been in use for thousands of years.
It is not necessary
to hike the 264-mile (420-km) route from Prince George to Bella
Coola in one trek in order to get a feeling for what Mackenzie encountered.
There are a number of access points to the trail, mostly in the
first 60 miles (100 km) or so. The main trailhead begins next to
a parking lot on Blackwater Road, southwest of Prince George, near
a viewpoint that overlooks the Blackwater River Valley. To reach
it, travel about 37 miles (60 km) south of Hwy 16 on Blackwater
Road, which begins west of Prince George. You can also fly in via
floatplane to points along the trail - or, rather, trails, as this
is not so much a single trail wending over hill and dale as it is
a network of interconnected trails, fragmenting into a dizzying
array of routes in some places.
these are just different routes around a lake, while at other points
the trails lead to different destinations entirely. Proper maps
and a compass are indispensable. To obtain a detailed map, contact
the Forest Service's Prince George Regional Office, (250) 565-6100.
The main trail stretches from the primary trailhead, just south
of Prince George where Blackwater Forest Service Road ends at the
confluence of the Blackwater and Fraser Rivers, through Tweedsmuir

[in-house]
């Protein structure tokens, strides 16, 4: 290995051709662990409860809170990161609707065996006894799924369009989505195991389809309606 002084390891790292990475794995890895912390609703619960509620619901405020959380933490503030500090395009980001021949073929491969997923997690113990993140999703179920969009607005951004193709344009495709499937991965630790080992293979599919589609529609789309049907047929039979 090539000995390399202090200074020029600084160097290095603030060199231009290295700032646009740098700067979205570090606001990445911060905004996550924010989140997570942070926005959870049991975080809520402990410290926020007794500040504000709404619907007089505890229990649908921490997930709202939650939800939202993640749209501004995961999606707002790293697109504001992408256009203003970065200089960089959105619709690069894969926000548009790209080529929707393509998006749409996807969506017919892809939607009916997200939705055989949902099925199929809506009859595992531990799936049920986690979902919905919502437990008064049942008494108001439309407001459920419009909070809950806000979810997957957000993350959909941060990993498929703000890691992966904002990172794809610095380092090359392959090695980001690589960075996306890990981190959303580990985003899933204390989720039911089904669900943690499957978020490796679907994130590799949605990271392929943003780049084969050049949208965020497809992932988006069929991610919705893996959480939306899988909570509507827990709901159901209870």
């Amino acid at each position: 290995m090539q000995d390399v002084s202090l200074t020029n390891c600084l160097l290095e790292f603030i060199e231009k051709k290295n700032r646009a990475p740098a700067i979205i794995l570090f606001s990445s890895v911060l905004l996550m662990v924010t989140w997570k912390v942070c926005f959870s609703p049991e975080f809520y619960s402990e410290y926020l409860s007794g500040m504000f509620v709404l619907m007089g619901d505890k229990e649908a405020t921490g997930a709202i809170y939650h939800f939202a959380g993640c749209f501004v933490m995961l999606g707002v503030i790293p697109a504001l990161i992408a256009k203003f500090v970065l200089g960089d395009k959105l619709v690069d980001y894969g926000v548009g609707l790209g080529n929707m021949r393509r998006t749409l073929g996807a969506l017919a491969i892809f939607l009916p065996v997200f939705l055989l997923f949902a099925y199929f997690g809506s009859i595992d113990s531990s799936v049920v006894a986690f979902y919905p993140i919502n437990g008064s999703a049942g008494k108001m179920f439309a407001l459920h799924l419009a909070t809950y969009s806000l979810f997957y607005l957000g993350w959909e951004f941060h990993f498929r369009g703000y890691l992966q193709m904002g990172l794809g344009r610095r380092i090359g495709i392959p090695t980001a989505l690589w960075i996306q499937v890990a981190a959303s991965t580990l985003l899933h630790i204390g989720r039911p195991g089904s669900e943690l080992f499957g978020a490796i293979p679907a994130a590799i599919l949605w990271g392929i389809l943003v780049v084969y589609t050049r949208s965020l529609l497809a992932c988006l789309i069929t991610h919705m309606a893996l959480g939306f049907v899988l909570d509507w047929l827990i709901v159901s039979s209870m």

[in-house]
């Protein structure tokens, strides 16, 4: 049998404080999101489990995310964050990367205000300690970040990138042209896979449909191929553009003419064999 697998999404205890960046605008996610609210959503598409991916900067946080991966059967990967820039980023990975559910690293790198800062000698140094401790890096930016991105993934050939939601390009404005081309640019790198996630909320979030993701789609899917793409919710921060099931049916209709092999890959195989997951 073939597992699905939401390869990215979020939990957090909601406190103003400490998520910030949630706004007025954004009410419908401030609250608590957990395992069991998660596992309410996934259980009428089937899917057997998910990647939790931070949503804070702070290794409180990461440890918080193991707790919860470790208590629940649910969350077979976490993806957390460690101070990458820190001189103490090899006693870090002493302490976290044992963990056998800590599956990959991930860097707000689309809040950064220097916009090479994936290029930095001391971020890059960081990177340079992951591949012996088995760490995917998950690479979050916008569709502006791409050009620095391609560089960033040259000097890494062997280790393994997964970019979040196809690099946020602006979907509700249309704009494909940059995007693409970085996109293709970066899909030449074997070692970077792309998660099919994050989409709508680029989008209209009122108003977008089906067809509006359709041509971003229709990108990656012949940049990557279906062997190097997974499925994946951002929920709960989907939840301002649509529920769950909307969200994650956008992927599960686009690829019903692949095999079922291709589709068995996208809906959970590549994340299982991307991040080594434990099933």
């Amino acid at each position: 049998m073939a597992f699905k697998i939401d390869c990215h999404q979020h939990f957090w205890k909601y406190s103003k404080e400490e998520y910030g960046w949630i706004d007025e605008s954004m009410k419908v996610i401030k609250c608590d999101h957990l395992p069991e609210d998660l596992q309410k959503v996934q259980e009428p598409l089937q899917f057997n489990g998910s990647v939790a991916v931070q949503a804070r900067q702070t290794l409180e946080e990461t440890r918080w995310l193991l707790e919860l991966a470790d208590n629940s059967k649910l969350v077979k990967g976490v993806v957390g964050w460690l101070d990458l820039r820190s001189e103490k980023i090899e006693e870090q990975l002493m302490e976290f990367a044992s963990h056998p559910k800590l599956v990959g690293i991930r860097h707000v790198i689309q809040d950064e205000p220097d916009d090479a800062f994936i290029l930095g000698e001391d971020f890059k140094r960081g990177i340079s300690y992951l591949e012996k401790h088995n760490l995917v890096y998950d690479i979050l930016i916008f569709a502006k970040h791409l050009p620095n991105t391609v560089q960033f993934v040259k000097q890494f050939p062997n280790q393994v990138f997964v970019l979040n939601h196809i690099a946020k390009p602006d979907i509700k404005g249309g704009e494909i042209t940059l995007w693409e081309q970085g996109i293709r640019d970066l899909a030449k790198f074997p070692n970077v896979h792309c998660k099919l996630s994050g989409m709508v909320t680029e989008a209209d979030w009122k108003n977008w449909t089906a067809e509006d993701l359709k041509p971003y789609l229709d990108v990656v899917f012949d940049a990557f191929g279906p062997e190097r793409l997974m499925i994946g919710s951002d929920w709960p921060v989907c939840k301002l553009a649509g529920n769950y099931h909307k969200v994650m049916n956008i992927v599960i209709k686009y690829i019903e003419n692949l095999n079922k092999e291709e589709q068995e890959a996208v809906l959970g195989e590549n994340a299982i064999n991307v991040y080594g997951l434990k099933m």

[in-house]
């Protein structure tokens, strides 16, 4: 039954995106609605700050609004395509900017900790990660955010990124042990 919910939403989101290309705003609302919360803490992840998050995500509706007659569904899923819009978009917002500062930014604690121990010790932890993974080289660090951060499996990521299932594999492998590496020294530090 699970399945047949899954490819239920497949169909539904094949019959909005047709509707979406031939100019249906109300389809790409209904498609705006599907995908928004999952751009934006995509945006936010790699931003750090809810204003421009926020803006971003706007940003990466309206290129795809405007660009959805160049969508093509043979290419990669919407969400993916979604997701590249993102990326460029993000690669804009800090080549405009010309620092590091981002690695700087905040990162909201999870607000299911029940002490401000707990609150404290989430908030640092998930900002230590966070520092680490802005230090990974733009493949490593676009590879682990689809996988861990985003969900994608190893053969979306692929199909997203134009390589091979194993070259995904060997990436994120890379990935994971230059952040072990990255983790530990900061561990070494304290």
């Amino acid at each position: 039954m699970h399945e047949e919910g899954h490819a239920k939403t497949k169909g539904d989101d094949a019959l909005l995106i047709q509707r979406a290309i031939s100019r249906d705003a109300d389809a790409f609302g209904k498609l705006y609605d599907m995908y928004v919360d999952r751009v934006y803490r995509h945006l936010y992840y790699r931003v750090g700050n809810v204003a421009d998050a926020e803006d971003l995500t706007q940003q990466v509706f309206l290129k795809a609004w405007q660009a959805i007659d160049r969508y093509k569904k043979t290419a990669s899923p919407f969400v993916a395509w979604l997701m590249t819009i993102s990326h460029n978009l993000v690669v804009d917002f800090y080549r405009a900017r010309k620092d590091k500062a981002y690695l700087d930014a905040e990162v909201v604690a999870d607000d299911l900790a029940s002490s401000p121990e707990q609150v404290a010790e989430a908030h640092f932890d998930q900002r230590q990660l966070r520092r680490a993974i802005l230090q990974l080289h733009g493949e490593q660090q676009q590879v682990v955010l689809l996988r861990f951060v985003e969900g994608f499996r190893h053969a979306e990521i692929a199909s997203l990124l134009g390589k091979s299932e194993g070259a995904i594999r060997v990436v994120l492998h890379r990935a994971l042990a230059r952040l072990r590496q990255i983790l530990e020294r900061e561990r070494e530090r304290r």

Provincial Park and all the way to Bella Coola, though not to the
actual site Alexander Mackenzie reached.
If you do attempt
to hike the entire trail in one fell swoop, bear in mind that experienced
hikers can expect to take three weeks, and most of the trail runs
through remote wilderness areas, far from civilization. The trail
is best done in late summer or early fall. Any earlier, and the
black flies and mosquitoes in some of the lower, wetter areas can
In order to
reach the park, hikers must still travel the last segment of the
journey by boat, as Sir Alexander Mackenzie did. Anchorage at the
historical rock is poor and exposed to high winds. Temporary anchorage
is possible in the cove immediately to the west of the point, but
it is shallow and exposed, and suitable only in settled weather.
Better protection is found at the head of Elcho Harbour, two miles
of this trail may be on or near private property (including Native
reserves), trekkers should check with the BC Parks district office
in Williams Lake regarding access. Staff there can also supply information
on current maps, local conditions, and available guides. No matter
how much or little of the trail you want to hike, you must plan
ahead. An excellent 200-page guide to the entire trail is In
the Steps of Alexander Mackenzie, published by the Alexander
Mackenzie Trail Association, Box 425, Kelowna BC, V1Y 7P1.
The park is
located near Elcho Harbour, approximately 65 km northwest of Bella
Coola, on Dean Channel. Use is limited to day-excursions by air,
or boat charter from Bella Coola or Bella Bella. Please refer to
the BC Marine Parks Guide for more information. The Canadian Hydrographic
Chart is number 3729.